Dow: Yes. We both weirdly vectored through Joy Reid. I was talking to her, and Erika was talking to her, and she said, “You got to meet my friend Erika. She’s interested in reparations.” And she said, “Erika, you don’t want to meet my friend Whitney [laughs].” We met, and we really hit it off. I think one of the interesting parts of this thing, and I’m not going to sugarcoat it, is this work is really hard.
Working on a subject as complex and fraught as race relations is hard. Working on a subject about reparations is even harder, but working on it in a shared control capacity across race and across gender creates a lot of challenges. I was lucky enough to have a partner in Erika. Sometimes, it’s more important to have shared goals than shared motivations. I think that we always had the same shared goal. And Joy, for whatever reason, saw that in us when she put us together.
This project started with the congressional reparations hearing in 2019 with Rep. Jackson Lee and H.R. 40. For people who may not understand the specifics or intent of the bill, what is H.R. 40?
Alexander: H.R. 40 is a study bill that’s in Congress. It was first introduced by Congressman John Conyers [D-Michigan] as a bill to study reparations and their effects. And to make recommendations …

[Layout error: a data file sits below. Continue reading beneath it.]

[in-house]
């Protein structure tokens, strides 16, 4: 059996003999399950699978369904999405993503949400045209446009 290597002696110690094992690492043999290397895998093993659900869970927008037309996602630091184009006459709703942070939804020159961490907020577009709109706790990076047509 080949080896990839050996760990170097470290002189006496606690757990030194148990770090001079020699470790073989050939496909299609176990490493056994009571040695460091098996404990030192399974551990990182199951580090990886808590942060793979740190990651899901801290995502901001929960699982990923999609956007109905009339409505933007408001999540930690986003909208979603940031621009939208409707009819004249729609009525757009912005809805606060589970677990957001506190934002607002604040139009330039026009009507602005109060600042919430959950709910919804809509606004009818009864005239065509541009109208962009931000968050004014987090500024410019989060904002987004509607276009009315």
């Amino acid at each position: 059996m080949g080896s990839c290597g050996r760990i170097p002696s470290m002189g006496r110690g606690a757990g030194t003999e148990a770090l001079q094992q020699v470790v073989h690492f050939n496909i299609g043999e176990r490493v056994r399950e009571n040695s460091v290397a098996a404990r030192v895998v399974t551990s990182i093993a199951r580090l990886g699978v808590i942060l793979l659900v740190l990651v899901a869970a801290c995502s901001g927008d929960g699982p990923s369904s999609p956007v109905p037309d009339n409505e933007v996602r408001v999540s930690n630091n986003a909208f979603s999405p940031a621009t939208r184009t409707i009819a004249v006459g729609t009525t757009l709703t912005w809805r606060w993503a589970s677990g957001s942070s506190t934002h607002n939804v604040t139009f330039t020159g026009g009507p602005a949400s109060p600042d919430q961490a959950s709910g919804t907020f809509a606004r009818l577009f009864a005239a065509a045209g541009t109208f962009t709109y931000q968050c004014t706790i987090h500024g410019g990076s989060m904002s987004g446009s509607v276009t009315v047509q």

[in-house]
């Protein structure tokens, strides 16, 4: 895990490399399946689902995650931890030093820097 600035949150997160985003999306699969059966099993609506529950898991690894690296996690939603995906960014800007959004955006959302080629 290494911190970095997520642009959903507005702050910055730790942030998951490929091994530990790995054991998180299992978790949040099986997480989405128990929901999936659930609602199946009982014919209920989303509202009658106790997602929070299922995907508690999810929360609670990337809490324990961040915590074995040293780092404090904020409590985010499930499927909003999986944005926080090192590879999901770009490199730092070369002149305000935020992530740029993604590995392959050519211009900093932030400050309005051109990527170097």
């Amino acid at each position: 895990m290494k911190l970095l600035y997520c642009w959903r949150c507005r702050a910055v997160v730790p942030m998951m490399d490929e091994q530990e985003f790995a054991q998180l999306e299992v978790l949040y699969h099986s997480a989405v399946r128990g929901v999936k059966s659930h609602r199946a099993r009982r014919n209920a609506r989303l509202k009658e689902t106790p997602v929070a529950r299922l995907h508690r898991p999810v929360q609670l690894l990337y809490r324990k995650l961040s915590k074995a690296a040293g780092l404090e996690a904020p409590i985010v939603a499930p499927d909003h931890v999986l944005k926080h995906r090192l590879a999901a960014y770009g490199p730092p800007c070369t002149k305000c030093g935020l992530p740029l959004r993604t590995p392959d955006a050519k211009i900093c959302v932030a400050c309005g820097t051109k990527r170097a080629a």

Dow: For appropriate remedies.
Alexander: For appropriate remedies. By the way, that was going to be the name of this film, Appropriate Remedies. It was that or The Big Payback. Whitney wanted Appropriate Remedies, and I wanted The Big Payback.
Dow: I didn’t want to scare White people. I was like, “The Big Payback? The Big Payback’s coming. Holy shit! Let’s get out of here!” [laughs]
Alexander: But you know what I said? I said, “Scare White people? You scaring everybody off. Nobody wants to see a movie called Appropriate Remedies.” I said this sounds like a drug for constipation. So I said, “We’re not gonna do that here.” Just so you know, Dan, how we solve things, because of reparations, I always win. That’s just what it’s going to be. Appropriate Remedies. Lord? Mm [shakes head]. That’s what H.R. 40 is. It’s been stuck there for 30 years, and Sheila Jackson Lee moved it for at least a House vote.
Dow: We got access to the Judiciary Committee hearings. We got access to film the markup session of the bill. We filmed the debate in the markup session, and it was voted out of committee. It was not only the first time it was voted out, but it was the first time it was even brought to a vote.
John Conyers would submit this bill for 30 years. The committee would refuse to even take it up for debate, let alone a vote. Representative Jackson Lee managed to not only get it voted out of committee but also has close to 200, if not over 200, co-sponsors on the bill. It’s just a question of whether the leadership will bring it to the floor. We’ll see if [Republican House Speaker] Kevin McCarthy wants to bring this to the floor.
Alexander: That’s why they’re looking for an executive order from [President Joe] Biden to bypass that and get on with it.
Do you think it will ever happen while Biden’s in office?